http://www.geocities.jp/ikoh12/honnronn5/005_06kamigaminosisonn_ryuukyuujinn1.html

    54. James Says:

      Nice one OG Steve,

      and for those with internet only attention spans [ ;) ]:

      http://www.youtube.com/watch?v=JQ1QIXK43Wk

      a nice video explaining it with pictures and English subtitles.

      Enjoy! especially the bits that show the Japanese have the least unique DNA of the Asian races.

    55. OG Steve Says:

      Nice video James :-) Should be required viewing at schools. It proves that “the Japanese” are the most “mixed” and “un-pure” race in Asia. And I loved how at the end it said, “If you look at the blueprint of human beings through mitochondrial DNA, there are absolutely no racial or national differences amongst us, the only thing we see is a human being living inside mother nature.”

      The only slightly disappointing thing is… while the English subtitles idealistically translated the speaker’s words to “when you look at DNA there are no differences” the guy actually said in Japanese “when you look at DNA the differences can’t be seen.” ;-)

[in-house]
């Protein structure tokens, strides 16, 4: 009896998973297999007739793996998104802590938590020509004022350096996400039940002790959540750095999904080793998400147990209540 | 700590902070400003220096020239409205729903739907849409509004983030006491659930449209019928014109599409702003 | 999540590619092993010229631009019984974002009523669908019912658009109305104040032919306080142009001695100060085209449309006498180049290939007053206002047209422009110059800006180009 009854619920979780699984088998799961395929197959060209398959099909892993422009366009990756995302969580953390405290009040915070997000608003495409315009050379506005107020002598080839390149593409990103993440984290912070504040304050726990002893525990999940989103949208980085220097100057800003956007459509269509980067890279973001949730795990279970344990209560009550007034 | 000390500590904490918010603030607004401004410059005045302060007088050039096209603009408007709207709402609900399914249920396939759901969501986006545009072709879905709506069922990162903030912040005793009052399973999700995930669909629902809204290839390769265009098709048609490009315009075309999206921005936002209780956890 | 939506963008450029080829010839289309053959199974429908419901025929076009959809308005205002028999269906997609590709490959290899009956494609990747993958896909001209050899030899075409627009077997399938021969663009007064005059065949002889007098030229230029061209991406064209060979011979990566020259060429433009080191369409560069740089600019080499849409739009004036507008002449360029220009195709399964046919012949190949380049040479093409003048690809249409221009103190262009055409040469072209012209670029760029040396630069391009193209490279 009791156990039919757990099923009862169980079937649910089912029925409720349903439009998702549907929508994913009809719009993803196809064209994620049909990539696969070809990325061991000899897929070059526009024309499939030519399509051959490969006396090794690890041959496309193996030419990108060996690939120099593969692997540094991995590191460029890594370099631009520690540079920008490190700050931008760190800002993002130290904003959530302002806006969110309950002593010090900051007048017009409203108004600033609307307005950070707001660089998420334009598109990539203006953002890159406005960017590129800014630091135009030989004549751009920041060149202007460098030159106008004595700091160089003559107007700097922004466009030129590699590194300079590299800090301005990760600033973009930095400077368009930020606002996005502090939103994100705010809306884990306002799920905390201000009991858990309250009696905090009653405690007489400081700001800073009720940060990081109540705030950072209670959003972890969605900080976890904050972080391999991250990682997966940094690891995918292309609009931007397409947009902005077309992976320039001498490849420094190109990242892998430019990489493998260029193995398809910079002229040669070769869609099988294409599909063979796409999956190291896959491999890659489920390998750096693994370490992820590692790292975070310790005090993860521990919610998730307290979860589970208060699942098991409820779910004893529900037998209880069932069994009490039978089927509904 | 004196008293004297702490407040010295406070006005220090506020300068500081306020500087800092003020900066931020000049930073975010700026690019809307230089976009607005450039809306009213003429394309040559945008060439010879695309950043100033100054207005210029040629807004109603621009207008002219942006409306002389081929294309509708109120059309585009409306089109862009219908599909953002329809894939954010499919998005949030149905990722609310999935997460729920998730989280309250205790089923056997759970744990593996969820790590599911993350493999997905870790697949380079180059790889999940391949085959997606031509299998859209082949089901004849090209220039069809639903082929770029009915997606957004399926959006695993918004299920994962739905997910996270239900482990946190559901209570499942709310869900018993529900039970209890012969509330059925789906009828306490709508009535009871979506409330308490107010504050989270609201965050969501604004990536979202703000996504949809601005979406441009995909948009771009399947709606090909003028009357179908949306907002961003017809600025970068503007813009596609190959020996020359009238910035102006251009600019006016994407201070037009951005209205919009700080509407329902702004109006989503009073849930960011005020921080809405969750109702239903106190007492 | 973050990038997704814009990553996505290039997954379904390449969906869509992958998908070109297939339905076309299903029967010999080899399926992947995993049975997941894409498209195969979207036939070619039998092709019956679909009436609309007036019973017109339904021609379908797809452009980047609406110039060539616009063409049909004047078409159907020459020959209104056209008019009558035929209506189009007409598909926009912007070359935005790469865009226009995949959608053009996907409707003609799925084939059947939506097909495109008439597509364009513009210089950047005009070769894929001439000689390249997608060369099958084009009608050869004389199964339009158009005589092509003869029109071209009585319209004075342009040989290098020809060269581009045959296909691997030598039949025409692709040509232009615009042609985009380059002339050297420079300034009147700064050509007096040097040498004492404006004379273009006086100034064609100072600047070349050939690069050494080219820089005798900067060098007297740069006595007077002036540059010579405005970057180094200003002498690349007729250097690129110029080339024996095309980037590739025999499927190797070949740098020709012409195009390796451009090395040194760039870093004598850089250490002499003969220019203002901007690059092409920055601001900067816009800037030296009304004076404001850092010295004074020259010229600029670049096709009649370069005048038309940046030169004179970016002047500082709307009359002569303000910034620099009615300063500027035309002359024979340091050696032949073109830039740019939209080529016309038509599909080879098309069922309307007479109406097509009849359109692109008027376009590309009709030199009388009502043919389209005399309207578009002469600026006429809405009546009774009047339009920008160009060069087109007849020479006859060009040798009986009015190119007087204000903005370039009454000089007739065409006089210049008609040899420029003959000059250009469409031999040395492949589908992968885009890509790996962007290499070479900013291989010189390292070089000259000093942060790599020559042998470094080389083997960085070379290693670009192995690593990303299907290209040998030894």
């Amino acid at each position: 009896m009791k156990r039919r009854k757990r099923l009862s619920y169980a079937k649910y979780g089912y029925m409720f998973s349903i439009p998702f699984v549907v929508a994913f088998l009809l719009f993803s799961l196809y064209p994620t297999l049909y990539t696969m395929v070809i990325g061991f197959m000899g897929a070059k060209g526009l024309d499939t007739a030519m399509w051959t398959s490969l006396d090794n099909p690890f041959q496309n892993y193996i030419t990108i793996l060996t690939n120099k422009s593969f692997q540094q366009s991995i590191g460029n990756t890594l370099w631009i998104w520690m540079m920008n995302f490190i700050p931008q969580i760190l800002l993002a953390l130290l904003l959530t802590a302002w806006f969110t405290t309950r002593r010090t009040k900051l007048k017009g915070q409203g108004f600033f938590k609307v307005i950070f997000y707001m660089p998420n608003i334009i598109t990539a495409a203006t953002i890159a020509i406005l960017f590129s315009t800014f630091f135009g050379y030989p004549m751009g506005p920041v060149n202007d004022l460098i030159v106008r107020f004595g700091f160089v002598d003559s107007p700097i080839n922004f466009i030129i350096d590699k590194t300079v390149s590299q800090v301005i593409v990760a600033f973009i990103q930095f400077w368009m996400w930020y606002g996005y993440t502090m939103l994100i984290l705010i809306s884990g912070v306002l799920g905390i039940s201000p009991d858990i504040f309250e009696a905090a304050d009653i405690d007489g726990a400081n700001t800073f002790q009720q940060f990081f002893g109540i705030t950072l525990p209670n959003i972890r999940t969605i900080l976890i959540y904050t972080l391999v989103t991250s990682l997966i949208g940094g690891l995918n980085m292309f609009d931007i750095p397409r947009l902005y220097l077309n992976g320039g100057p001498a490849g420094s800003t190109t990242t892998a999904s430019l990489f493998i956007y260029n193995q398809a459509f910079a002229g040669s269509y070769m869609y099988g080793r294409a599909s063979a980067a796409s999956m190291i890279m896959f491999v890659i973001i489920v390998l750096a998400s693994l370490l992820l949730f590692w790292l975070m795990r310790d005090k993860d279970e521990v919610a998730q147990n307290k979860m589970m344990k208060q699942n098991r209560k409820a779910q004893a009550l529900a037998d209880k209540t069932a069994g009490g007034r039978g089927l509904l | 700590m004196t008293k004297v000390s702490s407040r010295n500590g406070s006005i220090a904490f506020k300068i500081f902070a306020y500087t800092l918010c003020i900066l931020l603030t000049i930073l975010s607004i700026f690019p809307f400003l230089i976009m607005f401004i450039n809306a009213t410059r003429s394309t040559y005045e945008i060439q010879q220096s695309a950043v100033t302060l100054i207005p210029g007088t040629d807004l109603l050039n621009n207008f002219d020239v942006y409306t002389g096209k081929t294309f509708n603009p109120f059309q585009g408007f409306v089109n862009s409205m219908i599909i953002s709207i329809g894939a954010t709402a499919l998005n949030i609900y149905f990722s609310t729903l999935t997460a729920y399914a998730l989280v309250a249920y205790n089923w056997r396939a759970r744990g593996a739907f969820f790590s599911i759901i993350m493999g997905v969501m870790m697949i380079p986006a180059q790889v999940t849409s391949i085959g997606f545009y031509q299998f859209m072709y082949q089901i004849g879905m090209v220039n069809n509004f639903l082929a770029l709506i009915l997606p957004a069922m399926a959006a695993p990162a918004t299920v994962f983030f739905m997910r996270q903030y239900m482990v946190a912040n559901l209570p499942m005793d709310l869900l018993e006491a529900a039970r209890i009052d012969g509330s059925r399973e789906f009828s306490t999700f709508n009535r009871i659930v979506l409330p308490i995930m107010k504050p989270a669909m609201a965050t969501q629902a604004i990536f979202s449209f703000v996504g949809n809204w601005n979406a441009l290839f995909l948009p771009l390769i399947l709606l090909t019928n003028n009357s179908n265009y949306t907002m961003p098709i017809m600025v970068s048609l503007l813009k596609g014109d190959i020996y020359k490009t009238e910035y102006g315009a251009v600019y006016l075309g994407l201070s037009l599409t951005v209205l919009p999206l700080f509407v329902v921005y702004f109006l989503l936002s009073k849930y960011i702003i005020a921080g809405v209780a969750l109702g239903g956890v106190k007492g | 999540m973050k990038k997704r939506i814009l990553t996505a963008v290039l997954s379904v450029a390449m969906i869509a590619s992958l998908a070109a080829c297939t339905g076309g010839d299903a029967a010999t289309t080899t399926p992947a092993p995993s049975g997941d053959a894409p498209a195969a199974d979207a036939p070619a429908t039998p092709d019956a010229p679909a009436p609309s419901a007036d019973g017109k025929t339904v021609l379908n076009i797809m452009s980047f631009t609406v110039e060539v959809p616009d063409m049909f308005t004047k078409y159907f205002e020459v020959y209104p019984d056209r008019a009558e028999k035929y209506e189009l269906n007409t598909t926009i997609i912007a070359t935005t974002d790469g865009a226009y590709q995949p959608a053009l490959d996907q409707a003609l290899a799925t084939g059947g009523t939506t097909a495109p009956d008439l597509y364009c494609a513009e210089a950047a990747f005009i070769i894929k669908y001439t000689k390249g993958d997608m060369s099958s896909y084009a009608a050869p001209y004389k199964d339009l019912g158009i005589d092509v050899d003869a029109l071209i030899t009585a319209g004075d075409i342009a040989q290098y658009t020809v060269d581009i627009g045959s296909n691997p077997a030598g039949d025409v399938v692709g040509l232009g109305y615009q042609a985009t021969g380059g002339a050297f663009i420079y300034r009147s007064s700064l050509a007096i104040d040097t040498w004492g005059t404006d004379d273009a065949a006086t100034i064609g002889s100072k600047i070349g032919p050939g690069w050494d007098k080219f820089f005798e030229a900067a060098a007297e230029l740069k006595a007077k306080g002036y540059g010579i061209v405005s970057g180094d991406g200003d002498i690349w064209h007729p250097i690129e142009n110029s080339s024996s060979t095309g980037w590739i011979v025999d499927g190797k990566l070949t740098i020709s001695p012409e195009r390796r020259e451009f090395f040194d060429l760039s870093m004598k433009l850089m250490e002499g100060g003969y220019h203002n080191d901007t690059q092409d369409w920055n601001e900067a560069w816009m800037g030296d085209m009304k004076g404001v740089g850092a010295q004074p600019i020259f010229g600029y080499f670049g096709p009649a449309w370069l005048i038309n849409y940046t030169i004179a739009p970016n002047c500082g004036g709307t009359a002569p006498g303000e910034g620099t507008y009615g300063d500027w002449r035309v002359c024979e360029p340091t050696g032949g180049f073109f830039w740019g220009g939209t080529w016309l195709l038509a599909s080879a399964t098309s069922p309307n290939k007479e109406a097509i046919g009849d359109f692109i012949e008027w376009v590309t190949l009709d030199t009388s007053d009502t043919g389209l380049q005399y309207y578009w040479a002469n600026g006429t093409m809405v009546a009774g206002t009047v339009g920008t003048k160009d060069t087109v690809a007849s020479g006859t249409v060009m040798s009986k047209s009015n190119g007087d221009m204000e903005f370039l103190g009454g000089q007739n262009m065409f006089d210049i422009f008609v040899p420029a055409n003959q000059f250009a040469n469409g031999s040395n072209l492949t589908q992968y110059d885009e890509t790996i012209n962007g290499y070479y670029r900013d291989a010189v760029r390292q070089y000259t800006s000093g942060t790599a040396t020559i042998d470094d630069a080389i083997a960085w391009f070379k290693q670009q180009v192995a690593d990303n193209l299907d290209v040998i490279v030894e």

56. James Says:

      I know Steve but you know the old saying…….

      you say “tsure-kaeri” I say “tsure-sari”

      ah the joys of me, myself and I my……………..

    57. Giant Panda Says:

      This discussion immediately sprang to mind when one of my colleagues brought her brand new eurasian baby to the office. Amidst the clucky gathering of coo-ing secretaries, someone excitedly said “ah – Nihonjin no ko janai yo ne!” and they immediately started pointing out any features they could identify which were (to their minds) non-Japanese. The child is less than a month old, was born in Japan to a Japanese father, holds only Japanese nationality, and from the moment of his birth the society around him is already telling him all the ways in which he is not Japanese. I think that is pretty damn sad.